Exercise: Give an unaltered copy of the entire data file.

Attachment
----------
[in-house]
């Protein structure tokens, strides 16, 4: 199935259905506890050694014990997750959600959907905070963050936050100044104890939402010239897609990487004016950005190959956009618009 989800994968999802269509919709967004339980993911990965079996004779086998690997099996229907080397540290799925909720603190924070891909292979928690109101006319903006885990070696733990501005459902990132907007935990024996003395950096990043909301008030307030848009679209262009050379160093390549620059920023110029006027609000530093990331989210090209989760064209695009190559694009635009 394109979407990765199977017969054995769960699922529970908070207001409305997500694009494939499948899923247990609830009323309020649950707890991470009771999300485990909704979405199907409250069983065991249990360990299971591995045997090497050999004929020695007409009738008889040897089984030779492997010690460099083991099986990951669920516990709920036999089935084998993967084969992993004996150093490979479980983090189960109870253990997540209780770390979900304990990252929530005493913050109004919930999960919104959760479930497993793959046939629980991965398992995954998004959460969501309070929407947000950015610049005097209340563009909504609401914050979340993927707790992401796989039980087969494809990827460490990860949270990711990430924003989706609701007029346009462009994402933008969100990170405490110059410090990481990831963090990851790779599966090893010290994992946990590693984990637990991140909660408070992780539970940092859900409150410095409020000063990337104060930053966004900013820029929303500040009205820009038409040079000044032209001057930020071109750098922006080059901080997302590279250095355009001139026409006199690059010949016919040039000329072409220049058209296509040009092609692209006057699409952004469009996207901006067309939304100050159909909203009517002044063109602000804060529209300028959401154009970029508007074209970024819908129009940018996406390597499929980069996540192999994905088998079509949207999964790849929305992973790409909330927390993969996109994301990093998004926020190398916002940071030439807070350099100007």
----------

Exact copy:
[in-house]
């Protein structure tokens, strides 16, 4: 199935259905506890050694014990997750959600959907905070963050936050100044104890939402010239897609990487004016950005190959956009618009 989800994968999802269509919709967004339980993911990965079996004779086998690997099996229907080397540290799925909720603190924070891909292979928690109101006319903006885990070696733990501005459902990132907007935990024996003395950096990043909301008030307030848009679209262009050379160093390549620059920023110029006027609000530093990331989210090209989760064209695009190559694009635009 394109979407990765199977017969054995769960699922529970908070207001409305997500694009494939499948899923247990609830009323309020649950707890991470009771999300485990909704979405199907409250069983065991249990360990299971591995045997090497050999004929020695007409009738008889040897089984030779492997010690460099083991099986990951669920516990709920036999089935084998993967084969992993004996150093490979479980983090189960109870253990997540209780770390979900304990990252929530005493913050109004919930999960919104959760479930497993793959046939629980991965398992995954998004959460969501309070929407947000950015610049005097209340563009909504609401914050979340993927707790992401796989039980087969494809990827460490990860949270990711990430924003989706609701007029346009462009994402933008969100990170405490110059410090990481990831963090990851790779599966090893010290994992946990590693984990637990991140909660408070992780539970940092859900409150410095409020000063990337104060930053966004900013820029929303500040009205820009038409040079000044032209001057930020071109750098922006080059901080997302590279250095355009001139026409006199690059010949016919040039000329072409220049058209296509040009092609692209006057699409952004469009996207901006067309939304100050159909909203009517002044063109602000804060529209300028959401154009970029508007074209970024819908129009940018996406390597499929980069996540192999994905088998079509949207999964790849929305992973790409909330927390993969996109994301990093998004926020190398916002940071030439807070350099100007």